Have you ever dreamed of visiting the exotic kingdom of Morocco? Have you yearned to savor couscous tagines in Marrakesh or to awake to strong tea and morning prayers in Fez? The country conjures up dreams of old movies and foreign intrigue as it straddles Africa and the Mediterranean Sea. It offers mysterious foods and flavors and also boasts a wide range of organic producers yearning to enter the international market. If you have the right skill set, there may be an opportunity for you to savor Moroccan flavors and help organic growers all in one elegant mission.
In just over a month, the National Organic Standards Board (NOSB) will convene in Jacksonville, Florida, October 31st– November 2nd. These meetings are held in different far-flung agricultural areas for a reason – so organic stakeholders can participate. The meetings are sometimes witnessed with emotion, passion and even poetry. There are also hours of laborious grindings filled with technical terms and regulatory jargon, interspersed with Roberts Rules of Order. Why put yourself through hours of dogmatic drudgery and sometimes controversy? Because the organic regulations are a mutable set of protocols that can change with a vote of this board.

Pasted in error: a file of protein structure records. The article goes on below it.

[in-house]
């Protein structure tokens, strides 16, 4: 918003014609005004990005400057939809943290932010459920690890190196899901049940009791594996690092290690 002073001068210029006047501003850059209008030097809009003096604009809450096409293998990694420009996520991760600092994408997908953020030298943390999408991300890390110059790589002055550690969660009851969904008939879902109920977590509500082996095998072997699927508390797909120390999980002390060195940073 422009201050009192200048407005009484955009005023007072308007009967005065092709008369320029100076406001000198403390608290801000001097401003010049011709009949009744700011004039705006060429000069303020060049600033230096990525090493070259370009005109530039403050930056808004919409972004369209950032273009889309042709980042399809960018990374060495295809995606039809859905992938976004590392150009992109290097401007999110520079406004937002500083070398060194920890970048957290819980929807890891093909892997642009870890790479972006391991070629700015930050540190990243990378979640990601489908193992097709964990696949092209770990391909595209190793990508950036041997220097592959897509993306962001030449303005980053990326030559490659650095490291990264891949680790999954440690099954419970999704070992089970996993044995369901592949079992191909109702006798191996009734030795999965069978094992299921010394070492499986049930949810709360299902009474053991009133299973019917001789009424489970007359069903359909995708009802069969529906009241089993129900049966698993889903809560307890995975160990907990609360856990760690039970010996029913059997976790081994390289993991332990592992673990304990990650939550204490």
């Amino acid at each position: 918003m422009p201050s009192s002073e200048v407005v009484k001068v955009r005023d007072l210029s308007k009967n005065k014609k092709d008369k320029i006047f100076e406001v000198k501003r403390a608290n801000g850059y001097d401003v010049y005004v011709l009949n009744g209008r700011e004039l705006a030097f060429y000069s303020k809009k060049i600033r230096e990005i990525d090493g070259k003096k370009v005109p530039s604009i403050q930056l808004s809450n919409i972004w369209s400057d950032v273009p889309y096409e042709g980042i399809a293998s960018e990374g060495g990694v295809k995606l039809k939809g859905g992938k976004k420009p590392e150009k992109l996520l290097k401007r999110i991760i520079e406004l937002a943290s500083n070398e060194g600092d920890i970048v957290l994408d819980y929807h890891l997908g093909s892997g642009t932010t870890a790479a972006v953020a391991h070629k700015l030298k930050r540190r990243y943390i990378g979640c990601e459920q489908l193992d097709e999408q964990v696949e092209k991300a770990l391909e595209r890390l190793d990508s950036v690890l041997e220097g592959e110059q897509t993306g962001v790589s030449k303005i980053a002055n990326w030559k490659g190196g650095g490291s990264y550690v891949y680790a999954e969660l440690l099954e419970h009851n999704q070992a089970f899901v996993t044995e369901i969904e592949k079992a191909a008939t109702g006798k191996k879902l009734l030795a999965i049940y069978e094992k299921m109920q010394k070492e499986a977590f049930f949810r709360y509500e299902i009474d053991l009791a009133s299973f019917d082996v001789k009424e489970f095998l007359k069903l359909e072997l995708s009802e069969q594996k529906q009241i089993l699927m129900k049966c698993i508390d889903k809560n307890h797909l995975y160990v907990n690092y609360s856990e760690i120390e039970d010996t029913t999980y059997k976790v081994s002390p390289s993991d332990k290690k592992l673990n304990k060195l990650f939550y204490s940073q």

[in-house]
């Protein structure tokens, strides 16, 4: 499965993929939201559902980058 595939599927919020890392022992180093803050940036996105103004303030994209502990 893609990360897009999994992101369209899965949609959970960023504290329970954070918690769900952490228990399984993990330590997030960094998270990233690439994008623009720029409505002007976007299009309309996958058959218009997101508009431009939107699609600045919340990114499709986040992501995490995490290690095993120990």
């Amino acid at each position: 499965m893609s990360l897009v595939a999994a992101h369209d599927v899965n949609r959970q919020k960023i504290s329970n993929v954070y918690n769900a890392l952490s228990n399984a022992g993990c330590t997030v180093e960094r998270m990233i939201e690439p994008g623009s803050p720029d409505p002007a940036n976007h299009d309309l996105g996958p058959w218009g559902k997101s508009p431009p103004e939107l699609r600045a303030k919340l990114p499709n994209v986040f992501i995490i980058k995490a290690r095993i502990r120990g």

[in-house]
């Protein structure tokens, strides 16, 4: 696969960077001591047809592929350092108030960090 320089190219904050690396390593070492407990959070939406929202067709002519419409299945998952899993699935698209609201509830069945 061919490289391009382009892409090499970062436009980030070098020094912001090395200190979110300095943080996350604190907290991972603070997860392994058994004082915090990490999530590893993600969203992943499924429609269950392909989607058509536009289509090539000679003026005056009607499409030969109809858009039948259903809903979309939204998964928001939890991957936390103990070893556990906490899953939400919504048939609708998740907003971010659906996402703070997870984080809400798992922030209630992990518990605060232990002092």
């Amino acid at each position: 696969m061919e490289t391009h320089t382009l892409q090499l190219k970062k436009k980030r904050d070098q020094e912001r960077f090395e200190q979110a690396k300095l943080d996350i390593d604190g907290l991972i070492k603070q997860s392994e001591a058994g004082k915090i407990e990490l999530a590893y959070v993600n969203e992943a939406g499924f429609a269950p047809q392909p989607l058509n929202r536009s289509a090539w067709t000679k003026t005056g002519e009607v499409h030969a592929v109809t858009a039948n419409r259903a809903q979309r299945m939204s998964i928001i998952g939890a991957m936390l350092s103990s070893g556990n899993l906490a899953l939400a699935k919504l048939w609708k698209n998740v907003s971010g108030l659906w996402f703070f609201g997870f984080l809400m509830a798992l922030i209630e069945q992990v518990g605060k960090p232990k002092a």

If you don’t show up, the products you eat or sell or the way you farm could be in jeopardy. Continue reading
Many of us pass the last days of summer making an annual pilgrimage to the Inner Harbor in Baltimore. We don’t come to swim through the aquarium or catch a fly ball at Camden Yards. This historic seaport is the place where all things natural and organic gather to foment and foster the trade. It’s the place to whet your business appetite with new products, educational forums and networking opportunities. Making the journey is well worth the sore feet and lack of sleep—it’s the place to make new friends and reacquaint with old buddies, assuring good business prevails. There is plenty in store this year to keep you engaged, educated and delighted. Continue reading
I was in New Orleans recently with the intention of savoring the food as much as to partake of friends and family. I set about on a culinary expedition of the Cajun-bayou kind mixed up with great helpings of French influence. The food was rich and plentiful, southern soul steeped in Louis X1V sauces. Fried chicken, okra, sausage and crawfish all graced my palate and plate.
Thus I debauched at the bottom of the mighty Mississippi, a land of plenty where the nation’s corn-basket spills out upon an ancient delta rife with issues. So I pondered… How is it that my food and the Gulf of Mexico are intrinsically connected? Continue reading
Summertime, and the livin’ is easy
Fish are jumpin’ and the cotton is high
Oh, your daddy’s rich and your ma is good-lookin’
so hush, little baby, don’t you cry